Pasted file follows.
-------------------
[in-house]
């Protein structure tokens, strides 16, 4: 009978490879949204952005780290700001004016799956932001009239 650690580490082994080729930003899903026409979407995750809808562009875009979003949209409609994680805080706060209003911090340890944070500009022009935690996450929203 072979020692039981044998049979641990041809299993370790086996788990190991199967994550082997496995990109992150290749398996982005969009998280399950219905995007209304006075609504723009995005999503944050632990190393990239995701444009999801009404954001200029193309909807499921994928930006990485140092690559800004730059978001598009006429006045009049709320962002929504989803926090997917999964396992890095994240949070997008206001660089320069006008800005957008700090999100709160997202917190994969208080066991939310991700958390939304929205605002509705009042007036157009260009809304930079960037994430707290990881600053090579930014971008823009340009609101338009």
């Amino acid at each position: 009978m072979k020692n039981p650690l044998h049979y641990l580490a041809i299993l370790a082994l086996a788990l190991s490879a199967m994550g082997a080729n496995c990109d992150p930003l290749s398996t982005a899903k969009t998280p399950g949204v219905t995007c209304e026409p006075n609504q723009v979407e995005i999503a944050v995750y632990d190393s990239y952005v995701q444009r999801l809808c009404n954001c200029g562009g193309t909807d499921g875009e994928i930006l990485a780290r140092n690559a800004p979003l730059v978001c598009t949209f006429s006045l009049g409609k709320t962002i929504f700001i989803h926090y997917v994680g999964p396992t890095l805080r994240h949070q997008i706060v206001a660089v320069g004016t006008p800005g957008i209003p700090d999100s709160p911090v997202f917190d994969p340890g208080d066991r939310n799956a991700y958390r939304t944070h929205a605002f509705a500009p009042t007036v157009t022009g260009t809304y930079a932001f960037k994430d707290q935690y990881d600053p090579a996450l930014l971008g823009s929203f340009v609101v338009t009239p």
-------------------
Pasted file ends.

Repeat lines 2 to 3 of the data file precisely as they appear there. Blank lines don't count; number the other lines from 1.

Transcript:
């Protein structure tokens, strides 16, 4: 009978490879949204952005780290700001004016799956932001009239 650690580490082994080729930003899903026409979407995750809808562009875009979003949209409609994680805080706060209003911090340890944070500009022009935690996450929203 072979020692039981044998049979641990041809299993370790086996788990190991199967994550082997496995990109992150290749398996982005969009998280399950219905995007209304006075609504723009995005999503944050632990190393990239995701444009999801009404954001200029193309909807499921994928930006990485140092690559800004730059978001598009006429006045009049709320962002929504989803926090997917999964396992890095994240949070997008206001660089320069006008800005957008700090999100709160997202917190994969208080066991939310991700958390939304929205605002509705009042007036157009260009809304930079960037994430707290990881600053090579930014971008823009340009609101338009």
């Amino acid at each position: 009978m072979k020692n039981p650690l044998h049979y641990l580490a041809i299993l370790a082994l086996a788990l190991s490879a199967m994550g082997a080729n496995c990109d992150p930003l290749s398996t982005a899903k969009t998280p399950g949204v219905t995007c209304e026409p006075n609504q723009v979407e995005i999503a944050v995750y632990d190393s990239y952005v995701q444009r999801l809808c009404n954001c200029g562009g193309t909807d499921g875009e994928i930006l990485a780290r140092n690559a800004p979003l730059v978001c598009t949209f006429s006045l009049g409609k709320t962002i929504f700001i989803h926090y997917v994680g999964p396992t890095l805080r994240h949070q997008i706060v206001a660089v320069g004016t006008p800005g957008i209003p700090d999100s709160p911090v997202f917190d994969p340890g208080d066991r939310n799956a991700y958390r939304t944070h929205a605002f509705a500009p009042t007036v157009t022009g260009t809304y930079a932001f960037k994430d707290q935690y990881d600053p090579a996450l930014l971008g823009s929203f340009v609101v338009t009239p």